Lost country lore, and all that.  But lost knowledge means more than just lost mental content.  As we lose lore, we lose chunks of our sensorium.  I only see the green balls in the road and feel them thump under the rubber tires because my dad was one of those country boys once.  And once, with me the little boy in tow,  he walked over to a rut to check on how the nuts were getting de-hulled by the traffic.   That moment, he painted his boyhood walnuts into my future roads where I would have never seen them, and made me able to feel the shudders in my car’s suspension where my backside would have otherwise felt nothing. Tradition doesn’t veil the world from the artist; tradition paints the world for the artist.

Back Mountain Road

Somewhere between Snowshoe Mountain and Cass Railroad in the West Virginia mountains is a two lane paved road you’ll miss unless you know what you’re looking for.   “Back Mountain Road” winds for miles along the side of the ridge, looking down on red barns and gold hayricks.

I drove it one August day looking for art.   Nobody seemed to believe that a 25 year old man would take 2 weeks to be alone in the country but I was in heaven.

I sat for a day, a beginning watercolorist,  trying to find the color of  shadows on the abandoned white church.   When I look at those paintings now I barely see any color at all.  I was so timid, needing a teacher who would slap my hand and make me sin boldly.

 I found the split-rail fence which seemed to belongto no-one, and it was overgrown with orange day-lilies.  Cameras used film then,  and I felt extravagent spending a dozen snaps of Kodachrome on the flowers, but I was bohemian.  I  was in my 20’s and innocently trying to be an artist.   Like everyone young I didn’t realize how I had so much life ahead of me.   If I knew then what I know now, I’d have wasted all the film on one stamen.     

I got so discouraged with painting I trailed a heron back into the wilderness as if it were a shaman redeeming me from maps.  I wanted only to stand close, on one leg, motionless, unblinking, and know the dart of the minnow the way the bird knew it.   It watched me with one eye and parsed minnows with the other, never letting me close, and did not miss a meal on behalf of my silly vision quest.

October 1961: The Wreck

October 1961: The Wreck

I am five years old and looking down on my grandmother in her open and brightly-lit coffin.   My father holds me up; I feel his strong hands in my armpits, and from behind me I hear him whisper “She died from a fractured skull.”   He wants me to see her and to see death, though many in the crowded parlor probably thought he was, as usual, too blunt.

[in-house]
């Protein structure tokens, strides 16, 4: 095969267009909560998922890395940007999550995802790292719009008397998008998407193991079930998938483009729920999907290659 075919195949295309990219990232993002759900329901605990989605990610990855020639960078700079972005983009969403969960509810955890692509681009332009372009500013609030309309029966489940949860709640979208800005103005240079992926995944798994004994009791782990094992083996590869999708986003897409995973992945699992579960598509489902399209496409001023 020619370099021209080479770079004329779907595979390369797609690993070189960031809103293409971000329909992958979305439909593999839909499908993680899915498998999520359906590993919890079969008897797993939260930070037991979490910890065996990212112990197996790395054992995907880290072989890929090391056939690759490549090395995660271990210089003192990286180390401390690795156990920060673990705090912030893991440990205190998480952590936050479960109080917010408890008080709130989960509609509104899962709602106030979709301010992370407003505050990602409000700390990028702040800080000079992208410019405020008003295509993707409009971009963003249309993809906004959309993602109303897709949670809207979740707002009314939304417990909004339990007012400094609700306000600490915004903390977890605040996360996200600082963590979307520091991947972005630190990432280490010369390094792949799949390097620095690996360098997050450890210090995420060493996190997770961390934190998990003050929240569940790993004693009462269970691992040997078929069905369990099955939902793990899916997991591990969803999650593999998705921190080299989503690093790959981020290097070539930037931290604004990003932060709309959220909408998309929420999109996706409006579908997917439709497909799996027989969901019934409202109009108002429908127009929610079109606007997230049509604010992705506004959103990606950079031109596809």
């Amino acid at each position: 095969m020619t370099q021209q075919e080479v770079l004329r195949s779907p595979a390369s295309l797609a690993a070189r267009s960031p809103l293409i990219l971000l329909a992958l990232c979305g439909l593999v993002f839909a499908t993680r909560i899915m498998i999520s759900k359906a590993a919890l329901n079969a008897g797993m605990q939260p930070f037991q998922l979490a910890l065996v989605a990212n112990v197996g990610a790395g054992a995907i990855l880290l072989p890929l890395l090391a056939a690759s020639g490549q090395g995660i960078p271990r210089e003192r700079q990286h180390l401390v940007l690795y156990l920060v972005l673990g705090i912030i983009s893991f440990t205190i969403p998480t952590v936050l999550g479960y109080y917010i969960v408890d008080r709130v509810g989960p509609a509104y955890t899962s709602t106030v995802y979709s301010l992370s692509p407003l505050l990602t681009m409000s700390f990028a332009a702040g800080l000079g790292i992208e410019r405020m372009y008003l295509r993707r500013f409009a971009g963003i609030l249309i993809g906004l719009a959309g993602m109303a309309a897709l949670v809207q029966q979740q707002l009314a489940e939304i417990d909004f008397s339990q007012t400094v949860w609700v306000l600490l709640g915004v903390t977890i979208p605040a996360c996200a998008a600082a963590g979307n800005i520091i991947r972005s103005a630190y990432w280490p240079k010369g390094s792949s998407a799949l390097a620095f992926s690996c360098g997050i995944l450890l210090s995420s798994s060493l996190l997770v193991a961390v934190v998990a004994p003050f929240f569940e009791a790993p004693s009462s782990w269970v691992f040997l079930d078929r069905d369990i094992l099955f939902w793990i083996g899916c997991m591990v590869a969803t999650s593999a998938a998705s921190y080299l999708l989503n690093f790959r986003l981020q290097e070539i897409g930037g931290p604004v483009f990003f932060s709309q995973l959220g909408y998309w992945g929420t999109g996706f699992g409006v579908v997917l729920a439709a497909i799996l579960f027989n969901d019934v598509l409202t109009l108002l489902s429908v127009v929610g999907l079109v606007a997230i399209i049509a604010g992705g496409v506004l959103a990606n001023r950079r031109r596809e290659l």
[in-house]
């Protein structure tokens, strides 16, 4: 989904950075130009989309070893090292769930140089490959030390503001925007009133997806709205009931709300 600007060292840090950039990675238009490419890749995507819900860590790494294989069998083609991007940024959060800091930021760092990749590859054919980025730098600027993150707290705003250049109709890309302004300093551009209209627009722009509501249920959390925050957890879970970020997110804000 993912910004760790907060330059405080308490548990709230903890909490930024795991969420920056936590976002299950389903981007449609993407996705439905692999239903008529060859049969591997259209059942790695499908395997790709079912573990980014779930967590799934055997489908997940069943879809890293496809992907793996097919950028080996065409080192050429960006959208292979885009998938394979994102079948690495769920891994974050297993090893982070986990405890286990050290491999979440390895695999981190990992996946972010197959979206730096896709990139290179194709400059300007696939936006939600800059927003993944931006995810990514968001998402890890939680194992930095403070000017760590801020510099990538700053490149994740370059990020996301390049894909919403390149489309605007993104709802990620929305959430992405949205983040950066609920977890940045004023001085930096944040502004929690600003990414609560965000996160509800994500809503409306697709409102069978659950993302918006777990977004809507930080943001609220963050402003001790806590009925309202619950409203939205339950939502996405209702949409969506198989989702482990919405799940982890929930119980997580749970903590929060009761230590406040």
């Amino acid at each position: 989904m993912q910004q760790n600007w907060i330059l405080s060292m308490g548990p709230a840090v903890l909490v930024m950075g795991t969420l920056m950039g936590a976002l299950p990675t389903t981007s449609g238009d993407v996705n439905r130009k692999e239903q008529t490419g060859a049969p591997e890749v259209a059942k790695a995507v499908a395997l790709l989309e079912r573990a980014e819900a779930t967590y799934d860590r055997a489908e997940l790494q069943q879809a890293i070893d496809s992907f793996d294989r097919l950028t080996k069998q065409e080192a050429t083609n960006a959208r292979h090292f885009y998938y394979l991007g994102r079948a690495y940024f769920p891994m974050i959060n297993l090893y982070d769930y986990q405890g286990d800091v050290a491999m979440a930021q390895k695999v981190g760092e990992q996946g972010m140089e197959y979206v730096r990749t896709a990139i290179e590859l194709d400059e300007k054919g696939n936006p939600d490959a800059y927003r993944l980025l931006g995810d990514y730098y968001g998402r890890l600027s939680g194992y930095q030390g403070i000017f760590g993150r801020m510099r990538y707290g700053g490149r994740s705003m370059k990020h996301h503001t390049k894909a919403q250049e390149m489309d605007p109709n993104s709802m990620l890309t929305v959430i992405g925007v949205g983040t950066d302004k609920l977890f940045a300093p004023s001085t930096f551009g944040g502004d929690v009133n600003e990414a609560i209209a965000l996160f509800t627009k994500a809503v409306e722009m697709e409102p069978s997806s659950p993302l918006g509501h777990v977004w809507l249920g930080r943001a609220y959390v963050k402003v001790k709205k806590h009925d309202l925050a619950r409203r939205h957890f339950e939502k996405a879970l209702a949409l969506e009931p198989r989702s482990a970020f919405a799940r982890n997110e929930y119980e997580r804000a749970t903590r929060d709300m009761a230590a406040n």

Her son David, 12, lies beside her.   A single glass dome shields Granny and David — one glass chamber, not two, so they are together beyond the glass and not alone.   Every time I recall the image, now, I’m fascinated at how bright the glare is on the glass.   As Dad talks I have to look around the flare to see that their foreheads are similarly bruised.   I wouldn’t have noticed the dark splotches but dad points them out as the signs of the skull-fractures.   The twin marks and the phrase “skull-fracture”  intrigue me like new information, though I feel nothing.   New information; it is new that a skull-fracture could kill you, and that it had killed two people at the same time, and that it left a bruise on your forehead.   The bruise was not in the middle but on one side.    Later, much later, I would imagine them turning their faces away in their final instinct.

Dad says they had a wreck.

It was October 1961.   A sunny evening, and the family piled into the car for the half-hour drive to a gospel sing.  At the last minute, Dad decided to take his own car, so he followed the one Granny drove.   She had two sons with her and a neighbor boy, David’s friend of his own age.   Mother and grown son in the front, two boys in the back.   One from each seat would die.

The caravan rounded a long curve, known locally as “all-day curve”.   As the road straightened again in front of them, dad could see perhaps a half-mile to the speeding car coming on fast and all over the road.   She must have seen him, too, because she pulled way over to her side to escape him.   Yet the drunk hit her full on; Dad said he saw what seemed like an explosion in front of him and cars spinning backwards past him, one on either side.

He made it to the driver’s side first and she was over in the seat, still holding the wheel.   He pulled his mother out onto the pavement and into his lap, where he thinks she died before the ambulance came.

David was alive and talking in the emergency room, and even in his room later that night.  “We thought he was out of danger”, Dad would say.  Minutes after Dad left his little brother to walk down the hall, around midnight, David died suddenly.  He had asked for the 23rd Psalm.   Once, when Dad told this story, he mentioned how bad he felt that he had yelled at David days before for spilling some milk.